Former GSA official takes plea in fraud case

| Apr 13, 2015 | Wrongful Termination

The repercussions from the General Services Administration 2010 Las Vegas convention scandal continue, with a plea bargain from one former administrator who had been indicted on a fraud charge. The lavish conference, which generated expenses greater than $800,000, led to the resignation of the head of the agency in 2012.

Numerous other top-level officials within the GSA were punished as a result of the scandal and the agency was tarnished by the allegations of out-of-control spending during the recession. The official who pled guilty to a charge of requesting reimbursement for a nights stay in a Vegas resort that had nothing to do with any work related activities. He also admitted to other abuses of his position and false claims during his time at the GSA.

Two other officials who were fired by the GSA eventually were able to have their terminations reversed by the Merit System Protection Board (MSPB), which ruled they were wrongfully fired by the agency.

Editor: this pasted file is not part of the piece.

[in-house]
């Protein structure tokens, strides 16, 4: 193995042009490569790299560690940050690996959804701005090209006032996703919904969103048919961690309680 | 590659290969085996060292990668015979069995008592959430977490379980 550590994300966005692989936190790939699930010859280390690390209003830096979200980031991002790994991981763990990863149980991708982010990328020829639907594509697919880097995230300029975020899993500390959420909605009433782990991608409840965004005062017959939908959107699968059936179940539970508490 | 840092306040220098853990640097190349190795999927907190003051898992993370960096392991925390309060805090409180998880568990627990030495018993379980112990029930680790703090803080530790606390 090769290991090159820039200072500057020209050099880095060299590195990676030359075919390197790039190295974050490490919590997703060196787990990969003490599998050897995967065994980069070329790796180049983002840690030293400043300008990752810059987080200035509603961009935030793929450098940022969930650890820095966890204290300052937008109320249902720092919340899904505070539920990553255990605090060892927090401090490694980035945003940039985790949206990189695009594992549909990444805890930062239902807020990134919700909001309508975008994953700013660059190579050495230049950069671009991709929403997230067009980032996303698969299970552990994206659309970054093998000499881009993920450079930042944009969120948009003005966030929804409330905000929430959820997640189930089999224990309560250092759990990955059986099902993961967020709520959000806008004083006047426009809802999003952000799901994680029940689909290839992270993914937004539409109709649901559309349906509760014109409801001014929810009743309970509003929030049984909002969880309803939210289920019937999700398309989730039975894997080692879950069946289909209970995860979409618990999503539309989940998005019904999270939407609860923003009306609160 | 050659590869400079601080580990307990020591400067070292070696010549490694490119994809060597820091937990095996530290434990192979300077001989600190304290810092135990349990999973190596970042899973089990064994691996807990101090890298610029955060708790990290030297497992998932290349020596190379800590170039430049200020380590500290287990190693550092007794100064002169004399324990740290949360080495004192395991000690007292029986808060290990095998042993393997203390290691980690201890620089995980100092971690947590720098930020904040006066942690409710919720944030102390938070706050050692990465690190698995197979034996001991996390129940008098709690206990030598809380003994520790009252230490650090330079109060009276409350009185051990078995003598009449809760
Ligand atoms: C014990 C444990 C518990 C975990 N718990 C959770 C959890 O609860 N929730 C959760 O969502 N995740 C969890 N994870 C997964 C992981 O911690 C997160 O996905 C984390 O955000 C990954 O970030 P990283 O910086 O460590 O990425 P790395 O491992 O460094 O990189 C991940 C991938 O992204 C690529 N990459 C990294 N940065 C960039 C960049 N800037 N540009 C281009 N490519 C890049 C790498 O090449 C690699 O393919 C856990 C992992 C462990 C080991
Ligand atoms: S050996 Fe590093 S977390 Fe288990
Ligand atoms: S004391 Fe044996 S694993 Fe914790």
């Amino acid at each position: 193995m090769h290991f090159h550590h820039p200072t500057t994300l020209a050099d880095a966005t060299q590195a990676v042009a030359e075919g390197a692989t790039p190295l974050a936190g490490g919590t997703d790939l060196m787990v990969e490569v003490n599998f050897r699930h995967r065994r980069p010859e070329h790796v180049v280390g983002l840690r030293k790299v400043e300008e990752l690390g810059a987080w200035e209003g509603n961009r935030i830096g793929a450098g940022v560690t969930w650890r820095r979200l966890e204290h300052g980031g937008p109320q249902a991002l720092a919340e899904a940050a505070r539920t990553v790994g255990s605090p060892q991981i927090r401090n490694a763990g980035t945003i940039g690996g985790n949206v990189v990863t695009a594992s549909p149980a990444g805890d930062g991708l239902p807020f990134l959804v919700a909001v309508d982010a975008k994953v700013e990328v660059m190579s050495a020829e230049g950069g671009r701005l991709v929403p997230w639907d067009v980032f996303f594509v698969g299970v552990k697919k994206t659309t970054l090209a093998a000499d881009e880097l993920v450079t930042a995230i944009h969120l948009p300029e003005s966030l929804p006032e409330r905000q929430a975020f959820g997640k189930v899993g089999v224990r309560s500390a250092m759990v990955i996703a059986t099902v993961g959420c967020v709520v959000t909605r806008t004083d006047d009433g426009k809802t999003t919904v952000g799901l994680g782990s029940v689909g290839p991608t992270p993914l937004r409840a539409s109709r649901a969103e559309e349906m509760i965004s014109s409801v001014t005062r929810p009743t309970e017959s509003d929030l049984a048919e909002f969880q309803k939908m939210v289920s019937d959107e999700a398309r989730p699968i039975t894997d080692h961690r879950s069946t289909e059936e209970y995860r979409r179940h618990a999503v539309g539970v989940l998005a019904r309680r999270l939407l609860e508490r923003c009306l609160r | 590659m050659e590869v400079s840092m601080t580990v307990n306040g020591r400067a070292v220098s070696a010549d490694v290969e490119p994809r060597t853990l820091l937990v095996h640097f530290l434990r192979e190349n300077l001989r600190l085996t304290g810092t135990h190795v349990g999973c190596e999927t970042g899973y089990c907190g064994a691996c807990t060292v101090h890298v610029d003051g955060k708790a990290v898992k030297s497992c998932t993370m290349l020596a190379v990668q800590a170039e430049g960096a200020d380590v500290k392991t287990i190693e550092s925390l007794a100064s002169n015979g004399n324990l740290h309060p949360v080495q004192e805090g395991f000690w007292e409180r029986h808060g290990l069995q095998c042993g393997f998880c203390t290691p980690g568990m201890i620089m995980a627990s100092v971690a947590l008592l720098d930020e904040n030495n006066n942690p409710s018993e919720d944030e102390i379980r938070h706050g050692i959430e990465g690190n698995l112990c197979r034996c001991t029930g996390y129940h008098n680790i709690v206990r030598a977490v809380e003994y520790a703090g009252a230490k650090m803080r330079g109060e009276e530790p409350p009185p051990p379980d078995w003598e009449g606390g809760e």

With any high-profile scandal with a federal agency, such as the IRS alleged targeting of some political organizations or the Veterans Affairs hospital scheduling scandal, it is important for innocent federal workers to be on alert for politically motivated witch-hunts, as Congress and others within their own agency may look for political cover by finding scapegoats.

These types of allegations can destroy your chances for advancement for your career and in the worst case, could lead to your termination. It is important in these cases to have experienced legal advice from an attorney intimately familiar with the machinations of the federal civil service laws and regulations, and who can protect your job and your career.

Federalnewsradio.com, “Guilty plea from former GSA official Jeff Neely,” Emily Kopp, April 1, 2015

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